Millikin professor talks Solar Eclipse experience
The total solar eclipse will be making its way across the U.S. on Monday, Aug. 21. Many times a solar eclipse only passes over a portion of the U.S., however this time the eclipse will pass over the entire country, from the northwest to the southeast.
In a recent interview with NowDecatur WSOY, Dr. Casey Watson, chair of the Department of Physics and Astronomy at Millikin University, says the last time an event like this occurred was before the United States was even a nation. Dr. Watson says it will still be a unique experience in the Decatur, Ill., area.
"In Decatur it won't be a full eclipse, but it will be quite dark, you should be able to see stars, but there will still be a sliver of sun visible, so it's very dangerous to look at the partial eclipse," said Dr. Watson. "While it should look like twilight in the evening here in Decatur, in the Carbondale (Ill.) area it will look dark."
The eclipse will be visible in Decatur starting at 11:52 a.m. The highest blockage will be at 1:19 p.m. and the event will be over by 2:44 p.m.
Millikin faculty and students are preparing to host a number of events for the eclipse, including a public viewing on the Miller Quad on Millikin's campus. Millikin will have at least three telescopes and 500 pairs of solar glasses available for general viewing. The public viewing will open at 11:30 a.m. and close at 3 p.m. Millikin Natural Science faculty and students will be on hand to operate the telescopes and answer questions.
Millikin faculty members Dr. Daniel Miller, professor of mathematics; Dr. Watson; Johnny Power, art adjunct professor; and John Werner, physics adjunct faculty member, will be traveling to Glendo State Park in Wyoming, Aug. 16-23, to lead a nightly public viewing of the eclipse and engage in outreach opportunities and science experiments. A few Millikin students and one alumni, Dr. Robert Arn '10, will also be making the trip.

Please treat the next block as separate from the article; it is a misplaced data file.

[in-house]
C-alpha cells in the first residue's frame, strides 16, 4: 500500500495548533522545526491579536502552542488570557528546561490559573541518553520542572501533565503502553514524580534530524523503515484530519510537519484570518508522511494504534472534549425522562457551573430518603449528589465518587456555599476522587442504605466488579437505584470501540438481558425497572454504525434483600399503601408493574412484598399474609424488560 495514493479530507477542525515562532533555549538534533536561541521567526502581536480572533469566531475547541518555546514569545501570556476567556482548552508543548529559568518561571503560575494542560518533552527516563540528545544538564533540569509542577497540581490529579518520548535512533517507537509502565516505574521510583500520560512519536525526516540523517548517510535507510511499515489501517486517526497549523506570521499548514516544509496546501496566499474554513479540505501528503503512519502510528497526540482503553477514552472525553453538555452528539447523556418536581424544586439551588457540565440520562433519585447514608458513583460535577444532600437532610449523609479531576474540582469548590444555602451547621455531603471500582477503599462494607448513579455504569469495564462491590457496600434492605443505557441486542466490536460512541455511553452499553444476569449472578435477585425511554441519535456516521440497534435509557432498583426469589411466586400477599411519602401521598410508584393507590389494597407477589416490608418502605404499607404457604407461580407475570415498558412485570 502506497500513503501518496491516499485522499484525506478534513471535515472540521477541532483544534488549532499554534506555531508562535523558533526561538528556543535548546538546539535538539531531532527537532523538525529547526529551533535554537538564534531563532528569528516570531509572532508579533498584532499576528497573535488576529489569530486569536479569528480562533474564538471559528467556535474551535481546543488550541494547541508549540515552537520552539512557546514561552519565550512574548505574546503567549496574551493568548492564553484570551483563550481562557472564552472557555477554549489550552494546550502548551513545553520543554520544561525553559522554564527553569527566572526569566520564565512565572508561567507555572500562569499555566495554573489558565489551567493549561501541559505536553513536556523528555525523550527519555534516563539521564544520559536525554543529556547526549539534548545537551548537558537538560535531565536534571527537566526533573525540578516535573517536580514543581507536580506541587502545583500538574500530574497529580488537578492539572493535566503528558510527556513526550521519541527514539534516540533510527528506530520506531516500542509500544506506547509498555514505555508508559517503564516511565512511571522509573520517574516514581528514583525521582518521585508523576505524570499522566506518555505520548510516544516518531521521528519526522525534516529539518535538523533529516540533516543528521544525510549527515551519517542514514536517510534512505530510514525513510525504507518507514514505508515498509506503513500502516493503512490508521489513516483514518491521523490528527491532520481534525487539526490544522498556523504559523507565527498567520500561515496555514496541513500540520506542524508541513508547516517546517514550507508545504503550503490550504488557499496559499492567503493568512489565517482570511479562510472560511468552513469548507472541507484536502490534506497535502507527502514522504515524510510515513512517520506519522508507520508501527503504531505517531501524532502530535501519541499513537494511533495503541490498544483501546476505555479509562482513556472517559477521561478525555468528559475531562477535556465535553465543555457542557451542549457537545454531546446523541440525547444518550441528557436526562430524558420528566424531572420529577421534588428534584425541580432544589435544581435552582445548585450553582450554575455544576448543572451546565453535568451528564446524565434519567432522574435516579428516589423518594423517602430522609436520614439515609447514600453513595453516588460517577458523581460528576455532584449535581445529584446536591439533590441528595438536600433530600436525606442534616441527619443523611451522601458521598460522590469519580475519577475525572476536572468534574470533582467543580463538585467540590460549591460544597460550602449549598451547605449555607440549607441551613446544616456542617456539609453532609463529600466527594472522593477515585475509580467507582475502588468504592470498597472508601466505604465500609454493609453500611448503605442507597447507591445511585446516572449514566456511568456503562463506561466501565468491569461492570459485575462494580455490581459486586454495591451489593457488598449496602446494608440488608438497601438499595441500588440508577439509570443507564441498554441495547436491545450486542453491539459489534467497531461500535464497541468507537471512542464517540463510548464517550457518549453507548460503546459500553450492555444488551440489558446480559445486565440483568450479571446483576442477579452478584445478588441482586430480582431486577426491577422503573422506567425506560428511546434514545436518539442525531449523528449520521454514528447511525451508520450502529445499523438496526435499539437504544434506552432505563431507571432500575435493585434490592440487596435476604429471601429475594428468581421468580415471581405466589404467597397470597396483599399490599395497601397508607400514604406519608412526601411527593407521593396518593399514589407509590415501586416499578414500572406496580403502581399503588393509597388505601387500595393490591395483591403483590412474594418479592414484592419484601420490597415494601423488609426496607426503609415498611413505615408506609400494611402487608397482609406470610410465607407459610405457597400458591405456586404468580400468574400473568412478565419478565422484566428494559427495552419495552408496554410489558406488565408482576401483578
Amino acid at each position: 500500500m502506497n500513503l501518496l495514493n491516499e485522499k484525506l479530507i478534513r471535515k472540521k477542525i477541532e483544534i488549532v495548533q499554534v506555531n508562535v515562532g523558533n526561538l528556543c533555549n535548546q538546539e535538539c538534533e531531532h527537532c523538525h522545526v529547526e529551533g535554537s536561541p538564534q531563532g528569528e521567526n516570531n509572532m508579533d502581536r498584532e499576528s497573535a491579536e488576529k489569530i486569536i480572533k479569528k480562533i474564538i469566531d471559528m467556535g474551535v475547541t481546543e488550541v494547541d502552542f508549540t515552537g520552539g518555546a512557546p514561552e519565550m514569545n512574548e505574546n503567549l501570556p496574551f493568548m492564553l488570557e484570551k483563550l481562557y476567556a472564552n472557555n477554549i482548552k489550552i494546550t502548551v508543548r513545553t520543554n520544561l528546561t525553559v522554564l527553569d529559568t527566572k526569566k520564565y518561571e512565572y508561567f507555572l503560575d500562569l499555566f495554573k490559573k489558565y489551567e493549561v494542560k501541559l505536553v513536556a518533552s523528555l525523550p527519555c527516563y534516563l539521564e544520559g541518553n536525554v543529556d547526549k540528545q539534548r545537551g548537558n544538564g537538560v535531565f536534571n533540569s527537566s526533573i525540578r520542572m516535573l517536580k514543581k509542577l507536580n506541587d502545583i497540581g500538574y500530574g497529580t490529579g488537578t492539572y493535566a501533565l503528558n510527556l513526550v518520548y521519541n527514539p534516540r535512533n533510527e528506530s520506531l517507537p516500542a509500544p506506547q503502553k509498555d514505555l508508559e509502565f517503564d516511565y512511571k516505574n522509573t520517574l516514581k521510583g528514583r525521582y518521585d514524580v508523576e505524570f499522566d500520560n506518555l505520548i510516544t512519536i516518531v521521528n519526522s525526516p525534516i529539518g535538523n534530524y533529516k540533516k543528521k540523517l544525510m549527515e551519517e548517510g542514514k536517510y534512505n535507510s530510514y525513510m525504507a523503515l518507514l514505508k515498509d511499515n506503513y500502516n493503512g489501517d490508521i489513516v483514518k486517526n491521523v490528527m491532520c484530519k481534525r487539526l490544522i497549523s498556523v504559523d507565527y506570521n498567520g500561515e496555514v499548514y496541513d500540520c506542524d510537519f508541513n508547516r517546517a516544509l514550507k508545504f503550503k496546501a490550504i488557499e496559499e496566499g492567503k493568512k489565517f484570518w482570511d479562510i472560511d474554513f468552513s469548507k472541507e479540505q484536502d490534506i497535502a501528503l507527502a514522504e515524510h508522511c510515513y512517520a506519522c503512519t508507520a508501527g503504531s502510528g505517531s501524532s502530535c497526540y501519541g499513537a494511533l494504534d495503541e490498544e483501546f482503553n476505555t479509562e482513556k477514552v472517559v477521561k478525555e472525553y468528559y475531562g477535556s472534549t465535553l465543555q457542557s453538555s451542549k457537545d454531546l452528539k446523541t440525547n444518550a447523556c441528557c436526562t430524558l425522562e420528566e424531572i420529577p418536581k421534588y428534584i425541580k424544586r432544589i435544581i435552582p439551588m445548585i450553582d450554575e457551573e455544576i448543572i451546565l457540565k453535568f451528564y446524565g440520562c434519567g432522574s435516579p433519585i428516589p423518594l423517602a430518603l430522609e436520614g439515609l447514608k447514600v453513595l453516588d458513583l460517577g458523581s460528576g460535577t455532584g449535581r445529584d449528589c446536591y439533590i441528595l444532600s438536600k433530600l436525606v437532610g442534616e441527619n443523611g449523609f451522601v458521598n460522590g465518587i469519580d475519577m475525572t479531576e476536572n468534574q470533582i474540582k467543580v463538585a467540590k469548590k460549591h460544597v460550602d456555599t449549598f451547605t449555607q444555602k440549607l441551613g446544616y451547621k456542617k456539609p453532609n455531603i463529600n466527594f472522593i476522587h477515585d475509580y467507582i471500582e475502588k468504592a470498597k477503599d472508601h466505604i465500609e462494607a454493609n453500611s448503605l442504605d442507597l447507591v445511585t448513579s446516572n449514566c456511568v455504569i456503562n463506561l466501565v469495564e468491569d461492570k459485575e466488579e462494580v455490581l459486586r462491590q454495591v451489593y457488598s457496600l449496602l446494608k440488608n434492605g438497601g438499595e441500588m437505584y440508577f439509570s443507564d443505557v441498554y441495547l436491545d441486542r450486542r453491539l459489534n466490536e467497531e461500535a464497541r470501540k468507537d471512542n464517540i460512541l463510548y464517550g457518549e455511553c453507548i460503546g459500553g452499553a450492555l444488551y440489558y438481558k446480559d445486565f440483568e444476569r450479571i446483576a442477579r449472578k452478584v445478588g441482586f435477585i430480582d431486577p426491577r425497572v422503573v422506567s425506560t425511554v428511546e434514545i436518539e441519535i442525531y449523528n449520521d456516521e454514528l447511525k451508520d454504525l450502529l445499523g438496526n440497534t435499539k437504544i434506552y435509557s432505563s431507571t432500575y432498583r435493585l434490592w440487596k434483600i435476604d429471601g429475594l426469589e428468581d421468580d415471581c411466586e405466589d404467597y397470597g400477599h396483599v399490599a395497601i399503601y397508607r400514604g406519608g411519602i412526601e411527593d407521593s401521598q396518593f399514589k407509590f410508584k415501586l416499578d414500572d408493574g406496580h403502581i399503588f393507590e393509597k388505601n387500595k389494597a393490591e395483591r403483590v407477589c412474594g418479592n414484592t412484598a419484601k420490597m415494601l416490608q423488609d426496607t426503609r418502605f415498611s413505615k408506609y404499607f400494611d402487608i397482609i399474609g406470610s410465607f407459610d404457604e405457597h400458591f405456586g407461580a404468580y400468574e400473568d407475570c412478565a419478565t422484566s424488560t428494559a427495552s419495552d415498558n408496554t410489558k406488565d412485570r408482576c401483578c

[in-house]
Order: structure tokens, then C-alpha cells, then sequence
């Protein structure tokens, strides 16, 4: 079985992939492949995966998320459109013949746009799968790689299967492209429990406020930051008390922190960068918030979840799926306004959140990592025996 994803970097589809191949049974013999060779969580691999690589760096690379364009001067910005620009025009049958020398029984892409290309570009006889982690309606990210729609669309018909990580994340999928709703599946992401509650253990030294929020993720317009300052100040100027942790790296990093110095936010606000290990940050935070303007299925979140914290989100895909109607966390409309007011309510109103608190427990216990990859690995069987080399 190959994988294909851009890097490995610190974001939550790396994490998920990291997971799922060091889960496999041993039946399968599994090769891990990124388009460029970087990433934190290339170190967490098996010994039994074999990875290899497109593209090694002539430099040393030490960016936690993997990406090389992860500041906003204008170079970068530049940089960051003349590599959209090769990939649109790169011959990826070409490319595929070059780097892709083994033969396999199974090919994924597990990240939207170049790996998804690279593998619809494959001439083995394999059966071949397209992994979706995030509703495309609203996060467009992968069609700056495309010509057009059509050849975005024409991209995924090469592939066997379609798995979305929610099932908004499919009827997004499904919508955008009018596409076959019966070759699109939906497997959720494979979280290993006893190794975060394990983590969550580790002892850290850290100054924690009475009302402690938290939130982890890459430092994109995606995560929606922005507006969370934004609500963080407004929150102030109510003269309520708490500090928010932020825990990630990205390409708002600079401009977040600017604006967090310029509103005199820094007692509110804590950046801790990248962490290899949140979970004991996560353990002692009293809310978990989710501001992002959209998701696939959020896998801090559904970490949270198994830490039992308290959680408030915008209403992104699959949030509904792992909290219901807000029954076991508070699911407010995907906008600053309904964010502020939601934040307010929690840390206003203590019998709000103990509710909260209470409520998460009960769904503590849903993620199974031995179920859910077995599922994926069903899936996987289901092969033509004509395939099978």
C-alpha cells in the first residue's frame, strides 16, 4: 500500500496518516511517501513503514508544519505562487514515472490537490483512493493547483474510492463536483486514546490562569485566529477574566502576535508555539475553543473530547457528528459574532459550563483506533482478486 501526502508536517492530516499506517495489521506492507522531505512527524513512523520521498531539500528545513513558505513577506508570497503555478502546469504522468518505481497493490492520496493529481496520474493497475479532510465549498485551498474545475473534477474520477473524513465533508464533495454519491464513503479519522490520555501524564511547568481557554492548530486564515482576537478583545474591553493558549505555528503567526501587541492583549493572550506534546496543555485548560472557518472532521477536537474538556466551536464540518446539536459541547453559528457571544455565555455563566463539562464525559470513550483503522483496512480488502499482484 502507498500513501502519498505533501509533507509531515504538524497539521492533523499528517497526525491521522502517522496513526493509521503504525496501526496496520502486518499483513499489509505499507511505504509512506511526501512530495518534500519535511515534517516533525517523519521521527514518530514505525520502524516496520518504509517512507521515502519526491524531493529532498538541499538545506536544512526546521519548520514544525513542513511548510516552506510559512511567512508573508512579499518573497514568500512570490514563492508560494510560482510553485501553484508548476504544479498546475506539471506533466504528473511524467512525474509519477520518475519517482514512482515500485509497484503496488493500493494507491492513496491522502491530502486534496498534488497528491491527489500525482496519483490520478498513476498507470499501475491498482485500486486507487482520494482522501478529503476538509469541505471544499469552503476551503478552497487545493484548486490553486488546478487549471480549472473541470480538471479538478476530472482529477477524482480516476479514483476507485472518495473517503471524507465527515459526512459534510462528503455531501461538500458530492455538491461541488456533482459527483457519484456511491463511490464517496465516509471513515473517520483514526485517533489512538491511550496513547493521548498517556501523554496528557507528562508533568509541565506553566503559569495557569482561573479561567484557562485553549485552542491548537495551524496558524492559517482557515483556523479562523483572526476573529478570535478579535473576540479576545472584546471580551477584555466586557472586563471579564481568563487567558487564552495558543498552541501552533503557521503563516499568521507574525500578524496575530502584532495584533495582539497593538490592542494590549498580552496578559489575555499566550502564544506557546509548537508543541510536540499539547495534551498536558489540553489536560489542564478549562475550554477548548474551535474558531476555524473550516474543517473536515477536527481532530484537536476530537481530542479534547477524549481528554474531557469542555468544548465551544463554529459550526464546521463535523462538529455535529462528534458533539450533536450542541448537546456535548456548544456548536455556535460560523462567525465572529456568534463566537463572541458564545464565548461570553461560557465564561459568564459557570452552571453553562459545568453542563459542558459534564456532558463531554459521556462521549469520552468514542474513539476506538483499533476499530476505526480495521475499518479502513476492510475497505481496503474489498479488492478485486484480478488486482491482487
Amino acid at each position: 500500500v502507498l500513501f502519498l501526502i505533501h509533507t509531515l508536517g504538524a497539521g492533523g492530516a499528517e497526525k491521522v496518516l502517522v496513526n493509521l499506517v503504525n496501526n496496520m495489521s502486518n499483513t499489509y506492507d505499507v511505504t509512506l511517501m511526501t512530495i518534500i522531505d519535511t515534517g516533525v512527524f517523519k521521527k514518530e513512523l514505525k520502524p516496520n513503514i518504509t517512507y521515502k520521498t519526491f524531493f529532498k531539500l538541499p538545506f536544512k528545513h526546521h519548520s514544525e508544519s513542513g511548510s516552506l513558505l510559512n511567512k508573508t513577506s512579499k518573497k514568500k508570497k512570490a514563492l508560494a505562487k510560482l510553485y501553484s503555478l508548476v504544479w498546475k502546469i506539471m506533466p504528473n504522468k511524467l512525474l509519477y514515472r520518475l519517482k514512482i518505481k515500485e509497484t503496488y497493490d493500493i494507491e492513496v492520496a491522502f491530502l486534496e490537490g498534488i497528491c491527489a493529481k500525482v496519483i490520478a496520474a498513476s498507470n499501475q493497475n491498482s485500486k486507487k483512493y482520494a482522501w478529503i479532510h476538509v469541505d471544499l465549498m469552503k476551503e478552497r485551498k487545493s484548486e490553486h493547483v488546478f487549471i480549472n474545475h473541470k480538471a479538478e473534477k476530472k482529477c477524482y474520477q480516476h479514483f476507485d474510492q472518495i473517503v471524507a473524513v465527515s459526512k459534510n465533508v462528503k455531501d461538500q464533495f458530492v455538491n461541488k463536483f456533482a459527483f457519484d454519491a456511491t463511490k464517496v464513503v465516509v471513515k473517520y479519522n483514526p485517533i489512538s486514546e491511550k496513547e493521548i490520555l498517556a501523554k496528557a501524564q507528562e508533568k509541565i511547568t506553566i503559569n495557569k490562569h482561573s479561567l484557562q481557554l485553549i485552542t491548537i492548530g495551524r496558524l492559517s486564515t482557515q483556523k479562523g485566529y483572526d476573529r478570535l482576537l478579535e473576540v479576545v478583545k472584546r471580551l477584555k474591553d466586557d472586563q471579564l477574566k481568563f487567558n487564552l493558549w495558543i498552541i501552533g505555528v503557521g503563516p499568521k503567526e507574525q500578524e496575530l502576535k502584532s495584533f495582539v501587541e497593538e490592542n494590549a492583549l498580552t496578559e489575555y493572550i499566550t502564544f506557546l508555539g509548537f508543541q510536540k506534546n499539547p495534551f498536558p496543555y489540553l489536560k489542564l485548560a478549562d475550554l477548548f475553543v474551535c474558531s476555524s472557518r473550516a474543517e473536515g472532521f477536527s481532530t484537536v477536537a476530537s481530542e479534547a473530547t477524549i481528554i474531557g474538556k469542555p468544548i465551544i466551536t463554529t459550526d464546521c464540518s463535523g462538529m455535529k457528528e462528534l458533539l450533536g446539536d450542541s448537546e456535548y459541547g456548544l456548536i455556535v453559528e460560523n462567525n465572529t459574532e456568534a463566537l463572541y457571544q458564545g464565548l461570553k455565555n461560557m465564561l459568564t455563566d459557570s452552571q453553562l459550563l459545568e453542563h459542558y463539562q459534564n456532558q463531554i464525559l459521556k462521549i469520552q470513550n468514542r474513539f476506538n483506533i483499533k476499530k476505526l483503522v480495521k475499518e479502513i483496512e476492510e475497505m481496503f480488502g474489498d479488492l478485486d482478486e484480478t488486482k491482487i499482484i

Housed on the fifth and sixth floors of the Leighty-Tabor Science Center on Millikin University's campus, the Requarth Observatory was built in 2000 and is the largest publicly available telescope in Illinois. All three 300 lb. support sections that hold the 20" (.5 meter) telescope were carried up six flights of stairs by hand.
In addition to the main telescope, the Leighty-Tabor Science Center also features an observation deck on the fifth floor that surrounds the base of the dome. This observation deck provides the perfect platform to set up the smaller 8" telescopes that are commonly used in introductory astronomy classes.
The observatory was dedicated on April 11, 2002, in honor of William H. "Bill" Requarth, M.D., '35. Bill Requarth, M.D., a member of the Millikin Class of 1935, made his career as a Decatur surgeon from 1950 through 1983 and a private commodities trader thereafter.